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If Your Husband is Oblivious to How Unhappy You Are

When you're unhappy, it hurts even more to realize your husband does not notice. Eventually, you may begin withdrawing from the relationship, hoping for a response or perhaps just some time to think. Eventually, you might start thinking about separation or divorce.

You may think you're headed for an amicable divorce. By the time you tell him you're ready for one, he's likely to surprise you by crying that he's loves you more than anything, can't believe you're leaving, and does not want you to go.

While this might have been exactly what you wanted at the beginning of this awful downhill slide, it comes as totally unexpected and quite possibly unwelcome once your heart is done mourning the death of your relationship and ready to move on.

If any of this very common story sounds familiar, here are some things you ought to know to handle it a little better.

First, men generally don't monitor the health of a relationship as often as women do once a woman has said, "I do." If you don't mention your unhappiness, it's likely to go unnoticed.

Second, beyond any leftover childhood attachment issues, your husband has a body in which testosterone pushes and oxytocin pulls. When you cut back on physical contact, he releases less oxytocin, weakening the bond between you, the trust, and the ease of communicating.

Third, you probably measure how much you are loved by how much you get of your particular one of Gary Chapman's Five Love Languages. But there is no guarantee you and your husband share the same Love Language. If you cut back on the things that signal love to you as a way to clue him into your disappointment, he might not notice.

So, speak up about your unhappiness. But before you conclude your unhappiness has anything to do with your husband, try this:

  • Ask yourself what it is you want him to do differently.

  • Ask yourself why you want this, what do you need or want. Often it's a neater home, more money, a companion for branching out into a new sport or hobby, or fewer responsibilities.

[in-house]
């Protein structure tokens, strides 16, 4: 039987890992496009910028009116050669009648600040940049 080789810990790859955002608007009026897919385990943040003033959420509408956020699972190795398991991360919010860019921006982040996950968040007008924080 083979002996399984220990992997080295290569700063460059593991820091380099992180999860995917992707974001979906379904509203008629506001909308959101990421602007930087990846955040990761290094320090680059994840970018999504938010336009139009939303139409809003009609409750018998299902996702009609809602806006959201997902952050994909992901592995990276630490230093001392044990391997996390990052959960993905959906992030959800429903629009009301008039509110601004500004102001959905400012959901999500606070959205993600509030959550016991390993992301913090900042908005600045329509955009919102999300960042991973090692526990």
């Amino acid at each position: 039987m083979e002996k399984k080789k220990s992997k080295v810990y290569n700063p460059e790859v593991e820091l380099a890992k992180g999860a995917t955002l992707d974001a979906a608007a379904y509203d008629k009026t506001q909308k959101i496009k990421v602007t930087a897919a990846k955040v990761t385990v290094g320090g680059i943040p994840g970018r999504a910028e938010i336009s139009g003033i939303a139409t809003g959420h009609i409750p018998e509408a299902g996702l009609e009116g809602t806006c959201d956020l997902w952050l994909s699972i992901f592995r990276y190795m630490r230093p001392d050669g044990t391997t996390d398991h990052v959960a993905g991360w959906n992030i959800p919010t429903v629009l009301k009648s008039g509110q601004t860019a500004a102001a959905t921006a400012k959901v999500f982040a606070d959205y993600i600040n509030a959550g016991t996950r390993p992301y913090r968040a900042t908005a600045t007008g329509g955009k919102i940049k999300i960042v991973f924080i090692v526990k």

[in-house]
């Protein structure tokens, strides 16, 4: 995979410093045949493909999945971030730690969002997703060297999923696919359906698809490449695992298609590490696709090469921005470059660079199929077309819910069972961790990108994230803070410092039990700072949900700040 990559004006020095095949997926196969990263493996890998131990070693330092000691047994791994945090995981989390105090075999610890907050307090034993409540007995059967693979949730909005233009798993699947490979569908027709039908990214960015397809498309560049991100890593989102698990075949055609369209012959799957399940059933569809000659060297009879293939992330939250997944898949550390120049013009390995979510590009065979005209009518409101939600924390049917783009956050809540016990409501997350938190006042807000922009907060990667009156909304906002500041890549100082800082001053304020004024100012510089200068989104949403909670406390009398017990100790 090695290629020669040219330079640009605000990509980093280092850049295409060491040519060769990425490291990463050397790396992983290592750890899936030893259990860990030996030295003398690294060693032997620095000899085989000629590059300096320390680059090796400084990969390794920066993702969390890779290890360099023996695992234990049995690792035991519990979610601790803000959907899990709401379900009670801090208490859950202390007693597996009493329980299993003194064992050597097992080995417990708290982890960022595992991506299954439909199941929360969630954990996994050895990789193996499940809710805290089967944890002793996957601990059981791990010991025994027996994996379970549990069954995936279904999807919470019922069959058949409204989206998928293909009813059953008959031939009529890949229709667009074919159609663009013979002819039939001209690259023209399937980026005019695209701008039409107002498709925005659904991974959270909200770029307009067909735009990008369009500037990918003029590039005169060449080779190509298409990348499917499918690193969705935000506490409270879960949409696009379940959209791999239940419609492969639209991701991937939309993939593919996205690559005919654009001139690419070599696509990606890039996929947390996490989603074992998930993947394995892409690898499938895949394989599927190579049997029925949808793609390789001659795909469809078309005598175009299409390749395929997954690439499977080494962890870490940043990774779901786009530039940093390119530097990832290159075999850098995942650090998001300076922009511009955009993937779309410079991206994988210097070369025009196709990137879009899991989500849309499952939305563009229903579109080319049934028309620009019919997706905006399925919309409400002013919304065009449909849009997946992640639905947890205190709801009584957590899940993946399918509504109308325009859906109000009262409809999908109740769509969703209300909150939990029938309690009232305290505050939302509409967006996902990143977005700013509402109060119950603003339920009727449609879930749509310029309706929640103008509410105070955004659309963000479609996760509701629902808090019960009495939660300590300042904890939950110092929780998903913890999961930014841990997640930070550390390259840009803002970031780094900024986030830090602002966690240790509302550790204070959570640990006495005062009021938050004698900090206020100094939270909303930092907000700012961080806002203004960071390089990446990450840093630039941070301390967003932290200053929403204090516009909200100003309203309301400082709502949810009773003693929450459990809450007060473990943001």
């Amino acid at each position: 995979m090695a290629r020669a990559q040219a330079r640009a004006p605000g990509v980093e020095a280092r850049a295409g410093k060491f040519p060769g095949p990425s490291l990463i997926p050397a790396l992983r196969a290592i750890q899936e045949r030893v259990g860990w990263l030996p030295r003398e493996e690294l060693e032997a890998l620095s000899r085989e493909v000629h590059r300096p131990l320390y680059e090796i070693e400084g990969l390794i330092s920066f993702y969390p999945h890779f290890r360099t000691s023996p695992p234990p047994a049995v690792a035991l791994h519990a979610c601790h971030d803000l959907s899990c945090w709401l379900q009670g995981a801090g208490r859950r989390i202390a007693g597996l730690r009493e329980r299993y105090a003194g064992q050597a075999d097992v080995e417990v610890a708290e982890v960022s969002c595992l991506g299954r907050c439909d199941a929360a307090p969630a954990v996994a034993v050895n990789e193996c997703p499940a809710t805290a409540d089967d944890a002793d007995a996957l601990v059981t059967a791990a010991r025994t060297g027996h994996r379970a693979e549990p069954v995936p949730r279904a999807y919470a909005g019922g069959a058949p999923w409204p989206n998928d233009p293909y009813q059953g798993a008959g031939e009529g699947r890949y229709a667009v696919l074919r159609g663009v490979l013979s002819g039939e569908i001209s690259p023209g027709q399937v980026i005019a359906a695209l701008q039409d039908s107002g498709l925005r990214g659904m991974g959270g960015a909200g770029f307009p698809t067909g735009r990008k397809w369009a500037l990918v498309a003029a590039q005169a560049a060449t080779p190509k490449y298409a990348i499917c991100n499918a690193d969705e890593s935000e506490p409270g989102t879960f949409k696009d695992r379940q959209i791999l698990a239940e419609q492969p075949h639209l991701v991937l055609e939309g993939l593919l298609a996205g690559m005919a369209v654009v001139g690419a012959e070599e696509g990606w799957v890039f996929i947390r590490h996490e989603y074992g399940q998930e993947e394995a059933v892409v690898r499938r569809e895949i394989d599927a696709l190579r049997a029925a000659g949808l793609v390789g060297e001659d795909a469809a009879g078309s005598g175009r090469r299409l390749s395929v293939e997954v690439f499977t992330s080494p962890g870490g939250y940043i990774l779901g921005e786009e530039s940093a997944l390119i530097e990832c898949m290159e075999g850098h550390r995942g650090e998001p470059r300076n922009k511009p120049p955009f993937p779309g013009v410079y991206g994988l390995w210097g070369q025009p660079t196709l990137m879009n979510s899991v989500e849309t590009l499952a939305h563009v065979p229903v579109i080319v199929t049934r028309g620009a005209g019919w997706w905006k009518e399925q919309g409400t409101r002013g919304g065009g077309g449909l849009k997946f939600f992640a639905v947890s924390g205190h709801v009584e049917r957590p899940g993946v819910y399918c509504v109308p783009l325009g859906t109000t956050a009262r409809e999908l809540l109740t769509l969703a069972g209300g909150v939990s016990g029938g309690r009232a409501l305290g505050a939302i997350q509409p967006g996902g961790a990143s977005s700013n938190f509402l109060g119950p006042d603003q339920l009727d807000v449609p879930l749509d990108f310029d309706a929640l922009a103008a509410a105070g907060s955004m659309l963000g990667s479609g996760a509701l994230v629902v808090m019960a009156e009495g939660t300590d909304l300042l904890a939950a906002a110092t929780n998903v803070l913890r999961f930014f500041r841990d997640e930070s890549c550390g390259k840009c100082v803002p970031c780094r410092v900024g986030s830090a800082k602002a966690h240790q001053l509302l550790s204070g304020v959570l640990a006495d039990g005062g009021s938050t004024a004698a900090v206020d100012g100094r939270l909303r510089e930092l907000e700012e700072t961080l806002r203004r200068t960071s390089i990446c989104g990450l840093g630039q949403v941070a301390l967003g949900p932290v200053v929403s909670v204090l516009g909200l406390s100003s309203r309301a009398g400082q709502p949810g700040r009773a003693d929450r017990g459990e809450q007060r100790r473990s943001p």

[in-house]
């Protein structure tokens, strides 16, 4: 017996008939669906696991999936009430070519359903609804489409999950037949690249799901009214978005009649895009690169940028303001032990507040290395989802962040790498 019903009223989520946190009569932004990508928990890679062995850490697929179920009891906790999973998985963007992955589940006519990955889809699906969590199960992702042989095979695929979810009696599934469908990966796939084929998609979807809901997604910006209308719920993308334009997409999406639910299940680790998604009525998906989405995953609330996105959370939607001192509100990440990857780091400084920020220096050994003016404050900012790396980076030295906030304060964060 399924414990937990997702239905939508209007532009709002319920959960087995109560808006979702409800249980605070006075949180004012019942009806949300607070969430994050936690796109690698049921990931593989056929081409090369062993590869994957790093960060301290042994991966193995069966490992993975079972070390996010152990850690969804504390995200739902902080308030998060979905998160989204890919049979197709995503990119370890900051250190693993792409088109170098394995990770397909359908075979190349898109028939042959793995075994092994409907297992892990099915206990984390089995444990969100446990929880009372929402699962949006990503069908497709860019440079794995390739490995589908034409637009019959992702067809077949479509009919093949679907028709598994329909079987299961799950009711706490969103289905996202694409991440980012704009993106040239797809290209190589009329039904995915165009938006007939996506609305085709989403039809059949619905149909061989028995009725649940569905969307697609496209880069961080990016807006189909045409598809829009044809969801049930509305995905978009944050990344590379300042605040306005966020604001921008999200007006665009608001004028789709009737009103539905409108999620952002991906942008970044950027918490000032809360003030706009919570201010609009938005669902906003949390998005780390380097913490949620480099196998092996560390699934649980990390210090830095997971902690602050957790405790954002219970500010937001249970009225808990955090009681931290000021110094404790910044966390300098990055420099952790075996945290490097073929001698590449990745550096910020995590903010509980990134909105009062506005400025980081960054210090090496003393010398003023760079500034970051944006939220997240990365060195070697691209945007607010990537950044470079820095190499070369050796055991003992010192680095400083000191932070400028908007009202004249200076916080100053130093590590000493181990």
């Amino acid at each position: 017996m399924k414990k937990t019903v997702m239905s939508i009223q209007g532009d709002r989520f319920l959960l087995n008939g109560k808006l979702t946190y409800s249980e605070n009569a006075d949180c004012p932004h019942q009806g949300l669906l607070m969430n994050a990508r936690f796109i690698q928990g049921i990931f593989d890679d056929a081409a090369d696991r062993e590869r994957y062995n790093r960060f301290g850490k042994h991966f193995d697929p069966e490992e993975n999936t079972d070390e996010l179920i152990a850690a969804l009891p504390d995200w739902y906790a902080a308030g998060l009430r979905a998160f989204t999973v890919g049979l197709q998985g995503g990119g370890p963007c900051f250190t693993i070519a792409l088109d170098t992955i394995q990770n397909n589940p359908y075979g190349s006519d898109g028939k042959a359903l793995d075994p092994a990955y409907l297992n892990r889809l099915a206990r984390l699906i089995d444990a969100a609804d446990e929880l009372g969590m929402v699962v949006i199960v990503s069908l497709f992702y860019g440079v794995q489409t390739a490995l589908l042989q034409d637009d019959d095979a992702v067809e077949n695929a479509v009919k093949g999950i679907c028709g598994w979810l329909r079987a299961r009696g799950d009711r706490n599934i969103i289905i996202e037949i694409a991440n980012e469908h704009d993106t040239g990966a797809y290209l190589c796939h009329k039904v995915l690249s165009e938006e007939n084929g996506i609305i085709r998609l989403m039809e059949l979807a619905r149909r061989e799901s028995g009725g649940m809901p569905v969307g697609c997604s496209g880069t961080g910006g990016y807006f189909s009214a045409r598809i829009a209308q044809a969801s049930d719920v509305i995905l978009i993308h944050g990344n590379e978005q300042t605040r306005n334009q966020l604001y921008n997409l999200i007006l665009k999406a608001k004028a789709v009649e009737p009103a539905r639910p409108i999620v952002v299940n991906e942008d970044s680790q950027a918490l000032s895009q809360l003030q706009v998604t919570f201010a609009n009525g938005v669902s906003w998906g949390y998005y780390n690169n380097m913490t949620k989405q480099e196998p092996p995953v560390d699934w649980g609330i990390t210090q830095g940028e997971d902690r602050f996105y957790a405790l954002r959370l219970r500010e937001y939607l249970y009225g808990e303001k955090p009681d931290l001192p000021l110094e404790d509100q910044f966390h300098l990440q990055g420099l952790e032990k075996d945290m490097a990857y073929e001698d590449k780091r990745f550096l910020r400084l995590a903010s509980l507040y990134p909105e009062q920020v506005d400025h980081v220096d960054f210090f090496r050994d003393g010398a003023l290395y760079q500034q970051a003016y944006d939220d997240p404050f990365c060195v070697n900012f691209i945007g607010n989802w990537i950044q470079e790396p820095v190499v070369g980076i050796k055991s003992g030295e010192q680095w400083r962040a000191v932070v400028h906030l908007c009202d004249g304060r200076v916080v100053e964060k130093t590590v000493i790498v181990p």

• Ask yourself how else you might get this if your husband won't or can't provide it -- or if you were to divorce.

  • In a calm moment when you have his attention, tell your husband what you need or want, without accusing him of failing you. Instead, ask his help in thinking of ways to get it or to get around the obstacles to your ideas for getting it without his help.

This way, you sidestep the natural human instinct to defend oneself and tap into the natural human instincts to solve problems and help those you love.


Patty -Great post! Over and over I hear from men who have no idea why their wife suddenly wants a divorce. They honestly thought everything was fine. She used to complain a bit, but she stopped, so they figured it was all worked out.

Thanks, Paul. It breaks my heart when I hear those stories.

One side not mentioned in this article (which I appreciate btw) is a wife who has repeatedly explained to her husband she is unhappy, explained why and what they can do differently do make things better but receives either no response or no lasting solutions. Whats a wife to do when she mentions it time after time and is met with 'I forgot' or 'I dont know why I do ...' ??